Last November, Senator Baucus cited these proposals and others in describing his vision of reform.2 Because he is generally careful not to stray too far from the conservative views of many of his Montana constituents, Baucus's passionate pursuit of health care reform has surprised some people. At a recent briefing, he said, "This is the most difficult legislative challenge of my life, and I relish it." Baucus has expressed a willingness to cap the tax-free amount of employer-provided health benefits, whose deductibility currently costs the federal treasury about $250 billion a year in forgone tax revenue. (The administration has signaled a willingness to accept such a measure even though during the presidential campaign Obama denounced a similar proposal as "the largest middle-class tax increase in history."3) Baucus also proposed accelerating the pursuit of fraud, waste, and abuse in public programs; increasing the transparency of physician–industry relationships and physicians' self-referral of patients; and addressing professional-liability issues.

Baucus's most controversial proposal — which is supported by the four other committee chairs — calls for the creation of a public insurance plan that would compete against private insurers. This contentious issue divides Democrats, who wish to enlarge government's role in health care, from Republicans, who favor more market-based solutions. Most Republicans on the Senate Finance Committee, including its ranking member, Senator Charles Grassley of Iowa, and senior Senators Orrin Hatch of Utah and Michael Enzi of Wyoming (both of whom also serve on Kennedy's health panel), are strongly opposed. Grassley has said that the creation of a public plan "is a deal breaker for Republicans if it's in, and it's a deal breaker for Democrat if it's not. Is there a compromise in between? I don't see one today."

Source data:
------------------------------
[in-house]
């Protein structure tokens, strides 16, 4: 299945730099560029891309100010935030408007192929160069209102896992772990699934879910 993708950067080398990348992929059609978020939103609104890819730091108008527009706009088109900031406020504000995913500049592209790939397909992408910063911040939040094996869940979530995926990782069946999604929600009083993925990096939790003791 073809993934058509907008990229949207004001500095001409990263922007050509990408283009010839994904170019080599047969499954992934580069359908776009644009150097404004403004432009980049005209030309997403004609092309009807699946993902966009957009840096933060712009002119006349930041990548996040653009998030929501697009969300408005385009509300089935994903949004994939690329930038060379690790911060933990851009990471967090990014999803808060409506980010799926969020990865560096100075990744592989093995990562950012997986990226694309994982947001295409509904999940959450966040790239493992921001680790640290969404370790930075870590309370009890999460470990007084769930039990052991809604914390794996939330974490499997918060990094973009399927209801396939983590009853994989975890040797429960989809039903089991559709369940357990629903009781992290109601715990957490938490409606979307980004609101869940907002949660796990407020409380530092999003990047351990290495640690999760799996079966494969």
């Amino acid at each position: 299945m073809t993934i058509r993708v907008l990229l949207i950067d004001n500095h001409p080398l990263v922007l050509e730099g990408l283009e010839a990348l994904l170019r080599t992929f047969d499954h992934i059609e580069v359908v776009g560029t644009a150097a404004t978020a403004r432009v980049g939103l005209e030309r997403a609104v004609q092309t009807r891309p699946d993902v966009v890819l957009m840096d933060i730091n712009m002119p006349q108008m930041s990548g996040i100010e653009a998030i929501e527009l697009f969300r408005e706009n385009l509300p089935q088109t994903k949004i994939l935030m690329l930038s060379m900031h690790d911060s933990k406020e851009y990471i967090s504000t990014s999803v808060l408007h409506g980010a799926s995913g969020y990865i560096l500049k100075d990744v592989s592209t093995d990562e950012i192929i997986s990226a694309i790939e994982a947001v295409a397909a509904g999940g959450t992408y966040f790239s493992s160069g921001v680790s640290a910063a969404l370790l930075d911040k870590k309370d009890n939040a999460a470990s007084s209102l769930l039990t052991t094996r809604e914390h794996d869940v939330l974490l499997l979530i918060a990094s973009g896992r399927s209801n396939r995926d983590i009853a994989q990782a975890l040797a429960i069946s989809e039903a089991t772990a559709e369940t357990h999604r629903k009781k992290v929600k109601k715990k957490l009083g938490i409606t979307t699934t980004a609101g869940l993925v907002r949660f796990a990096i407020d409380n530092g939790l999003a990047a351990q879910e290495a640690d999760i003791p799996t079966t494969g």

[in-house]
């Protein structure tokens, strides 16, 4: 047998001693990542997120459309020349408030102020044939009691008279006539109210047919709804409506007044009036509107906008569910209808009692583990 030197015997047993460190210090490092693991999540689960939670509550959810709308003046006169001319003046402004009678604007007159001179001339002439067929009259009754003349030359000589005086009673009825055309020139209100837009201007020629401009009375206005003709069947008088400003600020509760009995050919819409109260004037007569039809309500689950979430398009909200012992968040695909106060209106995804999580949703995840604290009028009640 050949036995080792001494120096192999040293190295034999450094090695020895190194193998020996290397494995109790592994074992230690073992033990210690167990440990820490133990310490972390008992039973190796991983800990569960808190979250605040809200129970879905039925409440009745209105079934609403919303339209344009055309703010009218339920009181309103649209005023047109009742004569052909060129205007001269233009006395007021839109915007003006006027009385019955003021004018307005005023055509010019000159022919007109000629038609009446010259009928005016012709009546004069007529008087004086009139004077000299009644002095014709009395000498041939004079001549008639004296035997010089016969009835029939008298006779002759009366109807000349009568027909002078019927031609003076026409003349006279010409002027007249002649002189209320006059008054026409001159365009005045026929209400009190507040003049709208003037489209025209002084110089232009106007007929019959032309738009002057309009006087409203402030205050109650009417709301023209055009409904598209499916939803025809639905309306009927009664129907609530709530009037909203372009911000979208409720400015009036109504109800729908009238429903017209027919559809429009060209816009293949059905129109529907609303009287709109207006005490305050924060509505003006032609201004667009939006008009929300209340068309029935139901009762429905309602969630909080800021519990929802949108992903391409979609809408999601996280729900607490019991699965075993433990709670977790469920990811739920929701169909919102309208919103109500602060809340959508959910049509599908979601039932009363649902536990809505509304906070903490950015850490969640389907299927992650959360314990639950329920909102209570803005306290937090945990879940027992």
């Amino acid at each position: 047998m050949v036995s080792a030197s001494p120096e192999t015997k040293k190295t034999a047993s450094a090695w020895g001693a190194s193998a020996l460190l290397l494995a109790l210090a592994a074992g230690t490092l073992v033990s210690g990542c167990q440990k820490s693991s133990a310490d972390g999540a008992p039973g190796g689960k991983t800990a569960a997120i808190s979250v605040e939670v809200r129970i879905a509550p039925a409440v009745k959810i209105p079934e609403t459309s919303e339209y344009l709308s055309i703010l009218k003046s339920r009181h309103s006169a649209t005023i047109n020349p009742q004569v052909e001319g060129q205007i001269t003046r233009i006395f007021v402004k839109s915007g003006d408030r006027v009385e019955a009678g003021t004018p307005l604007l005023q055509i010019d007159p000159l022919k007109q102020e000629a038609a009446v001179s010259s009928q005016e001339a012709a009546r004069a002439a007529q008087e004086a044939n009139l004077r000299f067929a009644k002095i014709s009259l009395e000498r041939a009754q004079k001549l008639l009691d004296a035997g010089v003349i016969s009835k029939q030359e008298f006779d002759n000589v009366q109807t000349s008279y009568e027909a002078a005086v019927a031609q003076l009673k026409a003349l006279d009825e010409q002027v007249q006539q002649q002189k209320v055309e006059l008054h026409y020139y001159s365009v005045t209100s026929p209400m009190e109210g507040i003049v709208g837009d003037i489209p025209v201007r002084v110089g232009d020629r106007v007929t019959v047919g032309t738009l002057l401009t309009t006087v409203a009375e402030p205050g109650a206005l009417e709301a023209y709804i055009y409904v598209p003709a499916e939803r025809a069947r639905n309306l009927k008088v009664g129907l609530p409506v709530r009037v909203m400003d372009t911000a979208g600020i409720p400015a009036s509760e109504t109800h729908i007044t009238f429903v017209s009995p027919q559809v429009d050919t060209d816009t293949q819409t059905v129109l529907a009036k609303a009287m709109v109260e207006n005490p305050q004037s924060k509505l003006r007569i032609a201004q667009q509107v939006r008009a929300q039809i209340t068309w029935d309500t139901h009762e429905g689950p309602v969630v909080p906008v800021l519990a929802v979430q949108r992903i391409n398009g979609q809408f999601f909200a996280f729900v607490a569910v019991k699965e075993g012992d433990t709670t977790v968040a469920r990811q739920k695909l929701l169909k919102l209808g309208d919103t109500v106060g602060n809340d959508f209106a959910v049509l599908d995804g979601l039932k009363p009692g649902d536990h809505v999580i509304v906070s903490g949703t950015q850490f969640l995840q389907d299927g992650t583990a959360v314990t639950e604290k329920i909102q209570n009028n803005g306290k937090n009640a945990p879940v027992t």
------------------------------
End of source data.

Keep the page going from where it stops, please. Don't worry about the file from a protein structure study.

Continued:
Without the Finance Committee's backing, the likelihood of including a new public plan in a reform package is greatly diminished. Moreover, the public-plan option has also divided the parties at hearings of the House Committee on Energy and Commerce and the House Ways and Means Committee. Should Democrats acquiesce to moving forward without the public plan, they will certainly demand tighter regulation of the private insurance market, with assurances that commercial carriers would be required to offer standardized and affordable benefits to all comers.

In an effort to dampen support for a new public plan, the two largest insurance trade groups, America's Health Insurance Plans and the Blue Cross and Blue Shield Association, sent letters to Senate leaders on March 24, saying that if Congress enacted an enforceable requirement for everyone to carry health insurance, "we could guarantee issue of coverage with no preexisting condition exclusions and phase out the practice of varying premiums based on health status in the individual market." But the heads of the trade groups said insurers wanted to retain the right to charge different premiums based on the age, place of residence, and family size of subscribers.

Senator Kennedy has been under treatment for brain cancer and away from Washington a fair amount, but his condition has added a sense of urgency to discussions about health care reform that have been going on since September between his staff and a range of private interests. Among the participants have been representatives of AARP, the American Cancer Society, the American Medical Association, America's Health Insurance Plans, the Business Roundtable, the National Federation of Independent Business, the Pharmaceutical Research and Manufacturers of America, and the United States Chamber of Commerce. The involvement of multiple representatives of employers underscores Kennedy's belief that business must be a strong advocate of reform in order to ensure enactment.